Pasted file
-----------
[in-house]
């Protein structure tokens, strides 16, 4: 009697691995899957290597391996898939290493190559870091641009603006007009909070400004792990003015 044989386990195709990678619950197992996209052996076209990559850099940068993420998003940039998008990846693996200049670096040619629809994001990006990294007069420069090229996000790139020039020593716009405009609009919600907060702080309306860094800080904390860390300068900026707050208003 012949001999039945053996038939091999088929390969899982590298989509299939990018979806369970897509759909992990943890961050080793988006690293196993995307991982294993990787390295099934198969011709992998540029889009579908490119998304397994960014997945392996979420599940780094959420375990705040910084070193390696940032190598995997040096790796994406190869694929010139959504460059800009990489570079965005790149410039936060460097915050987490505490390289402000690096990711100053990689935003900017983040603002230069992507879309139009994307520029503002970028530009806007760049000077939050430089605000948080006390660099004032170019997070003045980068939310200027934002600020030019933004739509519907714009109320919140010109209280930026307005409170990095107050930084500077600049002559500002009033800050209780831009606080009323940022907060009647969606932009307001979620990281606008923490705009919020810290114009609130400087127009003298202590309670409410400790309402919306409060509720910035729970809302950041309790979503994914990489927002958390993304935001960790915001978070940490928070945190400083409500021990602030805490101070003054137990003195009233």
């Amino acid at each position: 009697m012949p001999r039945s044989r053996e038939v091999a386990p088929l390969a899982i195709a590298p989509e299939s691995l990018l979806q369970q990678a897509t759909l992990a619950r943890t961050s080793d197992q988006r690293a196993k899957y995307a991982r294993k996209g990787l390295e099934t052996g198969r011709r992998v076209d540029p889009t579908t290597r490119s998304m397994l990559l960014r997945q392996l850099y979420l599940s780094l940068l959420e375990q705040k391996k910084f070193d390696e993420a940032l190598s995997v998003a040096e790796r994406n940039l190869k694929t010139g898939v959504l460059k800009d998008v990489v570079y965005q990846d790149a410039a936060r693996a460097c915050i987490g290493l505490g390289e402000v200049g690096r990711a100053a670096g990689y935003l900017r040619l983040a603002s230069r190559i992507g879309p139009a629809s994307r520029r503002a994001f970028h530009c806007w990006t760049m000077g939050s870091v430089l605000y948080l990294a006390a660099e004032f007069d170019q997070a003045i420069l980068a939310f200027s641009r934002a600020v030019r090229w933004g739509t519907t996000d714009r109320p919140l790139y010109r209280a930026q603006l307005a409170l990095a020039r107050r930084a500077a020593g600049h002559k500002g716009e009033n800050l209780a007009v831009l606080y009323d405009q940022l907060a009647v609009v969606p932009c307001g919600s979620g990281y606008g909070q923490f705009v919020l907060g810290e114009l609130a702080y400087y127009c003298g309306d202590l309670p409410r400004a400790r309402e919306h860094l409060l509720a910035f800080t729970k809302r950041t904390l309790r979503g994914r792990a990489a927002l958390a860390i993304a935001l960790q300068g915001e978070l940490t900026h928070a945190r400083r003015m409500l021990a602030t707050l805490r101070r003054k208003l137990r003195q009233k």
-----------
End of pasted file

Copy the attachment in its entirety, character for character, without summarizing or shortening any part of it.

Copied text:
[in-house]
């Protein structure tokens, strides 16, 4: 009697691995899957290597391996898939290493190559870091641009603006007009909070400004792990003015 044989386990195709990678619950197992996209052996076209990559850099940068993420998003940039998008990846693996200049670096040619629809994001990006990294007069420069090229996000790139020039020593716009405009609009919600907060702080309306860094800080904390860390300068900026707050208003 012949001999039945053996038939091999088929390969899982590298989509299939990018979806369970897509759909992990943890961050080793988006690293196993995307991982294993990787390295099934198969011709992998540029889009579908490119998304397994960014997945392996979420599940780094959420375990705040910084070193390696940032190598995997040096790796994406190869694929010139959504460059800009990489570079965005790149410039936060460097915050987490505490390289402000690096990711100053990689935003900017983040603002230069992507879309139009994307520029503002970028530009806007760049000077939050430089605000948080006390660099004032170019997070003045980068939310200027934002600020030019933004739509519907714009109320919140010109209280930026307005409170990095107050930084500077600049002559500002009033800050209780831009606080009323940022907060009647969606932009307001979620990281606008923490705009919020810290114009609130400087127009003298202590309670409410400790309402919306409060509720910035729970809302950041309790979503994914990489927002958390993304935001960790915001978070940490928070945190400083409500021990602030805490101070003054137990003195009233």
């Amino acid at each position: 009697m012949p001999r039945s044989r053996e038939v091999a386990p088929l390969a899982i195709a590298p989509e299939s691995l990018l979806q369970q990678a897509t759909l992990a619950r943890t961050s080793d197992q988006r690293a196993k899957y995307a991982r294993k996209g990787l390295e099934t052996g198969r011709r992998v076209d540029p889009t579908t290597r490119s998304m397994l990559l960014r997945q392996l850099y979420l599940s780094l940068l959420e375990q705040k391996k910084f070193d390696e993420a940032l190598s995997v998003a040096e790796r994406n940039l190869k694929t010139g898939v959504l460059k800009d998008v990489v570079y965005q990846d790149a410039a936060r693996a460097c915050i987490g290493l505490g390289e402000v200049g690096r990711a100053a670096g990689y935003l900017r040619l983040a603002s230069r190559i992507g879309p139009a629809s994307r520029r503002a994001f970028h530009c806007w990006t760049m000077g939050s870091v430089l605000y948080l990294a006390a660099e004032f007069d170019q997070a003045i420069l980068a939310f200027s641009r934002a600020v030019r090229w933004g739509t519907t996000d714009r109320p919140l790139y010109r209280a930026q603006l307005a409170l990095a020039r107050r930084a500077a020593g600049h002559k500002g716009e009033n800050l209780a007009v831009l606080y009323d405009q940022l907060a009647v609009v969606p932009c307001g919600s979620g990281y606008g909070q923490f705009v919020l907060g810290e114009l609130a702080y400087y127009c003298g309306d202590l309670p409410r400004a400790r309402e919306h860094l409060l509720a910035f800080t729970k809302r950041t904390l309790r979503g994914r792990a990489a927002l958390a860390i993304a935001l960790q300068g915001e978070l940490t900026h928070a945190r400083r003015m409500l021990a602030t707050l805490r101070r003054k208003l137990r003195q009233k």